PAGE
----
Vermicelles (Swiss Chestnut Purée with Meringues and Chantilly Cream)

Coffee with Kirsch and Whipped Cream


First Course: Chestnut and Buckwheat Blinis . . . We stirred up the batter for these light and fluffy little blinis made with chestnut flour and buckwheat flour, then cooked them over the campfire griddle. To serve them we topped them with a dollop of sour cream, campfire-sautéed leeks and crispy bacon, and finally a handful of pan-fried crumbled chestnuts and a drizzle of balsamic glaze.

cooking blinis on the griddle over the fire

plate with blinis topped with sour cream, leek and bacon, and crumbled chestnuts

Entrée: Fire-roasted Duck Breasts with Tangerine Madeira Sauce and Grilled Tangerines, Glazed Chestnuts with Black Garlic and Sage, Grilled Lemon Kale . . . Succulent duck breasts imbued with the smoky flavour of the campfire were cooked till crispy on the outside and still pink and juicy in the center, then topped with a reduction of freshly squeezed tangerine juice, madeira wine, and a touch of mustard and seasonings. We grilled tangerine halves alongside. First we scored the skins of the duck breasts in a criss-cross pattern, then simply salted and peppered them and cooked them skin-side down on a griddle over the fire until the fat was rendered and the skin beautiful and crispy. To serve, we sliced them and topped them with that flavourful sauce. After roasting the chestnuts over the fire (and quickly peeling them whilst trying not to burn our fingers), we glazed them in a skillet with a touch of caramelized sugar, cream, fresh sage leaves and a smattering of sweet and nutty chunks of black garlic (that stuff is like candy!). Bright green kale, quickly sauteed and dressed in fresh lemon juice and zest made a tasty counterpart.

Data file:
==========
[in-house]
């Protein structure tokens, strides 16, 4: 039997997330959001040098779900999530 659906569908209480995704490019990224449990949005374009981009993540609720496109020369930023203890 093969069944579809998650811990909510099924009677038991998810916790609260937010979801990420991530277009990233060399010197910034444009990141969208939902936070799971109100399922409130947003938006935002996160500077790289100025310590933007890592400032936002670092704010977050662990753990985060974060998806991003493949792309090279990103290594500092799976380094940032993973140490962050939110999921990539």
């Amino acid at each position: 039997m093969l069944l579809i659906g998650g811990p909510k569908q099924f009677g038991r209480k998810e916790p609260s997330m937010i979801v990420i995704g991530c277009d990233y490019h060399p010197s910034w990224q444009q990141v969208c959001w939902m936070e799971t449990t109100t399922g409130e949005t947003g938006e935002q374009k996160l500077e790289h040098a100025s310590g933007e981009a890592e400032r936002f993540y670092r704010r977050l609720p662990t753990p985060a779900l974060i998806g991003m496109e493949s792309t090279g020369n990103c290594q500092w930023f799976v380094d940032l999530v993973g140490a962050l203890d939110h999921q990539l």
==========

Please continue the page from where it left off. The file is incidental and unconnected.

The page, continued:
duck breasts cooking on the griddle

we scored the skin of the duck breasts, then cooked them on the griddle til the skin side was crispy and rendered. chestnuts are glazing in the skillet and tangerine halves roasting directly on the grate